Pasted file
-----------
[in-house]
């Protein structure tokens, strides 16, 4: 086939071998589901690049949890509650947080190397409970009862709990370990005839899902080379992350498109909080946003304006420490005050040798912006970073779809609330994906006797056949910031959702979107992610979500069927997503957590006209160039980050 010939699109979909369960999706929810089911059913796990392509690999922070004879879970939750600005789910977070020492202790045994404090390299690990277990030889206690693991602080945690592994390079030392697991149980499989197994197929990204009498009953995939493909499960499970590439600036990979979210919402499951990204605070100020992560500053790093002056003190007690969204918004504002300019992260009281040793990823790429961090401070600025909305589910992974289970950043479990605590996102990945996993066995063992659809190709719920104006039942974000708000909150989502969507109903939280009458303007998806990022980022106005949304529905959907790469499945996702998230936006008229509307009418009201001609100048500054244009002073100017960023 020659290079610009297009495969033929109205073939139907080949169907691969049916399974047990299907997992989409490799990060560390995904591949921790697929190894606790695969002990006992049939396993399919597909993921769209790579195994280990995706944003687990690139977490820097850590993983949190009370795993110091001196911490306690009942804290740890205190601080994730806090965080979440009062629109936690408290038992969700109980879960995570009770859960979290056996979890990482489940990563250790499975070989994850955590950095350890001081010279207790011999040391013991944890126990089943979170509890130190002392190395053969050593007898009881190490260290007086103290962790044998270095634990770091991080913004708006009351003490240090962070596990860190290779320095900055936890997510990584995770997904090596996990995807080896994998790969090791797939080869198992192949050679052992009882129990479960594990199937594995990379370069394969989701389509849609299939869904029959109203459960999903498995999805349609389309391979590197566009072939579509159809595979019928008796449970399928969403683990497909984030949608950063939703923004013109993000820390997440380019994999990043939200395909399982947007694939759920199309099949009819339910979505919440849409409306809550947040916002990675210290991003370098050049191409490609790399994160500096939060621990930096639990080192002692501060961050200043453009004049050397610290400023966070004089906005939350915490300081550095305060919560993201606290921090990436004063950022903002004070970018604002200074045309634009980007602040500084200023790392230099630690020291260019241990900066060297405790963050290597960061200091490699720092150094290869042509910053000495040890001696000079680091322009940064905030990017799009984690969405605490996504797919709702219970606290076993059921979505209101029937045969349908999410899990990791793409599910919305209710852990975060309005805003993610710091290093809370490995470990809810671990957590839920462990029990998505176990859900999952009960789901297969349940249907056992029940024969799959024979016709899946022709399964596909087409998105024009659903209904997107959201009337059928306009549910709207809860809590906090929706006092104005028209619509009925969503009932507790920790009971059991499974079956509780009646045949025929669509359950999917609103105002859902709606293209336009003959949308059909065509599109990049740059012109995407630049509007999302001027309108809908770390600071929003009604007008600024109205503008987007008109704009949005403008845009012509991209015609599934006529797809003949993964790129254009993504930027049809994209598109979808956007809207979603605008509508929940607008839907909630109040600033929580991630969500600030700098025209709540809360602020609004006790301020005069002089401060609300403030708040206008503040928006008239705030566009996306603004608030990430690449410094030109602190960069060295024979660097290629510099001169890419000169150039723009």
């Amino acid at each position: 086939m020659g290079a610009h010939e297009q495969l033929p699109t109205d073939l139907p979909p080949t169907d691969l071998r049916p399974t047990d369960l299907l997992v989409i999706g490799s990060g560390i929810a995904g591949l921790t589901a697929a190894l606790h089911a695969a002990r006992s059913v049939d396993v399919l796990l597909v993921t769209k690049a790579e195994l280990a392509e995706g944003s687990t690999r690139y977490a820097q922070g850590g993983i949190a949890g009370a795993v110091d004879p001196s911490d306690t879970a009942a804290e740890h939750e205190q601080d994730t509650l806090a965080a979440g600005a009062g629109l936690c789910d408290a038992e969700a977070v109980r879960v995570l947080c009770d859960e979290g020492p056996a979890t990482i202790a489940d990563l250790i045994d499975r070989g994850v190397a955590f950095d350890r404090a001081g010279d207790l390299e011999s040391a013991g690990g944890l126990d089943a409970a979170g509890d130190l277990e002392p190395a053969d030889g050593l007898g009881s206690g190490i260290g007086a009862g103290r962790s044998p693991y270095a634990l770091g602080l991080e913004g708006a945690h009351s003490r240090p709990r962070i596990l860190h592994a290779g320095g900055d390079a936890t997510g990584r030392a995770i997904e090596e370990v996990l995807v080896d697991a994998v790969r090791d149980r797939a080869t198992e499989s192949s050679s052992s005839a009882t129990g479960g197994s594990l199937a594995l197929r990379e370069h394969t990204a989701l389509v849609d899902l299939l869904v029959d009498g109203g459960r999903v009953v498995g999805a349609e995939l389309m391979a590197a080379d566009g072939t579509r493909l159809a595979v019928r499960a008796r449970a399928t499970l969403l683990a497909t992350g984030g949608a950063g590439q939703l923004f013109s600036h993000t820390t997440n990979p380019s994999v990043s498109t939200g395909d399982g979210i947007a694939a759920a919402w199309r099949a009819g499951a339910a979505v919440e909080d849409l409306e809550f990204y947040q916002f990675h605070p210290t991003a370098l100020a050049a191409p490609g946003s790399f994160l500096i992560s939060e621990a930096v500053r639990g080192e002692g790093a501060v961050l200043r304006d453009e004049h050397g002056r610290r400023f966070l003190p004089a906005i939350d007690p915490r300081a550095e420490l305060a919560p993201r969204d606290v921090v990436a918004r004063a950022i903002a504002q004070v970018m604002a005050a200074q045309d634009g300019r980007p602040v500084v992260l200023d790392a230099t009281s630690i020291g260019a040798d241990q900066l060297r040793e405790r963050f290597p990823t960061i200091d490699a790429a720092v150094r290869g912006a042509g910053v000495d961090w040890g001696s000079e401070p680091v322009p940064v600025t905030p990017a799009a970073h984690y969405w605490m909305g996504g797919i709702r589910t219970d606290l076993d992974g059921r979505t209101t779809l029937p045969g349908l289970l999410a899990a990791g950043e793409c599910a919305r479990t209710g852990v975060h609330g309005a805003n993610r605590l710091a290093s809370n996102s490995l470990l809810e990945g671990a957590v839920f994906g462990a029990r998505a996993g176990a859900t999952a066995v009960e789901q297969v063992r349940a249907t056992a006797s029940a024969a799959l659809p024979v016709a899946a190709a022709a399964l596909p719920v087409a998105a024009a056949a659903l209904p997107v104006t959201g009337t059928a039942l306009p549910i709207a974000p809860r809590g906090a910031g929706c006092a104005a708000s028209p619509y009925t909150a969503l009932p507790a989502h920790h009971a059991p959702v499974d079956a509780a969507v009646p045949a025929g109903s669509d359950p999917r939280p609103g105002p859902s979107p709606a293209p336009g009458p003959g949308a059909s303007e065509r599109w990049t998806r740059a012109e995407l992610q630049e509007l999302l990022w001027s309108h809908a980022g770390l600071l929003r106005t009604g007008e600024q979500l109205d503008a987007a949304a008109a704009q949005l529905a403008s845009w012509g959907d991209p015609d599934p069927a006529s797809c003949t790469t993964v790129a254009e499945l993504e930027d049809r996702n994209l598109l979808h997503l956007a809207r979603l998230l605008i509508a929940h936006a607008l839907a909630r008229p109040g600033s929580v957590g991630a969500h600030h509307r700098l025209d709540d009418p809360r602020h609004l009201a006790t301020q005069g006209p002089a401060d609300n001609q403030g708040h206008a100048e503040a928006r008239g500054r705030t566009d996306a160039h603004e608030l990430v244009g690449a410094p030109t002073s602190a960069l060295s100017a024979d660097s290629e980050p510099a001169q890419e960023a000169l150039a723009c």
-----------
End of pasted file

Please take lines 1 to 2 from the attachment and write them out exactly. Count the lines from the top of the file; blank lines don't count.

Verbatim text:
[in-house]
């Protein structure tokens, strides 16, 4: 086939071998589901690049949890509650947080190397409970009862709990370990005839899902080379992350498109909080946003304006420490005050040798912006970073779809609330994906006797056949910031959702979107992610979500069927997503957590006209160039980050 010939699109979909369960999706929810089911059913796990392509690999922070004879879970939750600005789910977070020492202790045994404090390299690990277990030889206690693991602080945690592994390079030392697991149980499989197994197929990204009498009953995939493909499960499970590439600036990979979210919402499951990204605070100020992560500053790093002056003190007690969204918004504002300019992260009281040793990823790429961090401070600025909305589910992974289970950043479990605590996102990945996993066995063992659809190709719920104006039942974000708000909150989502969507109903939280009458303007998806990022980022106005949304529905959907790469499945996702998230936006008229509307009418009201001609100048500054244009002073100017960023 020659290079610009297009495969033929109205073939139907080949169907691969049916399974047990299907997992989409490799990060560390995904591949921790697929190894606790695969002990006992049939396993399919597909993921769209790579195994280990995706944003687990690139977490820097850590993983949190009370795993110091001196911490306690009942804290740890205190601080994730806090965080979440009062629109936690408290038992969700109980879960995570009770859960979290056996979890990482489940990563250790499975070989994850955590950095350890001081010279207790011999040391013991944890126990089943979170509890130190002392190395053969050593007898009881190490260290007086103290962790044998270095634990770091991080913004708006009351003490240090962070596990860190290779320095900055936890997510990584995770997904090596996990995807080896994998790969090791797939080869198992192949050679052992009882129990479960594990199937594995990379370069394969989701389509849609299939869904029959109203459960999903498995999805349609389309391979590197566009072939579509159809595979019928008796449970399928969403683990497909984030949608950063939703923004013109993000820390997440380019994999990043939200395909399982947007694939759920199309099949009819339910979505919440849409409306809550947040916002990675210290991003370098050049191409490609790399994160500096939060621990930096639990080192002692501060961050200043453009004049050397610290400023966070004089906005939350915490300081550095305060919560993201606290921090990436004063950022903002004070970018604002200074045309634009980007602040500084200023790392230099630690020291260019241990900066060297405790963050290597960061200091490699720092150094290869042509910053000495040890001696000079680091322009940064905030990017799009984690969405605490996504797919709702219970606290076993059921979505209101029937045969349908999410899990990791793409599910919305209710852990975060309005805003993610710091290093809370490995470990809810671990957590839920462990029990998505176990859900999952009960789901297969349940249907056992029940024969799959024979016709899946022709399964596909087409998105024009659903209904997107959201009337059928306009549910709207809860809590906090929706006092104005028209619509009925969503009932507790920790009971059991499974079956509780009646045949025929669509359950999917609103105002859902709606293209336009003959949308059909065509599109990049740059012109995407630049509007999302001027309108809908770390600071929003009604007008600024109205503008987007008109704009949005403008845009012509991209015609599934006529797809003949993964790129254009993504930027049809994209598109979808956007809207979603605008509508929940607008839907909630109040600033929580991630969500600030700098025209709540809360602020609004006790301020005069002089401060609300403030708040206008503040928006008239705030566009996306603004608030990430690449410094030109602190960069060295024979660097290629510099001169890419000169150039723009």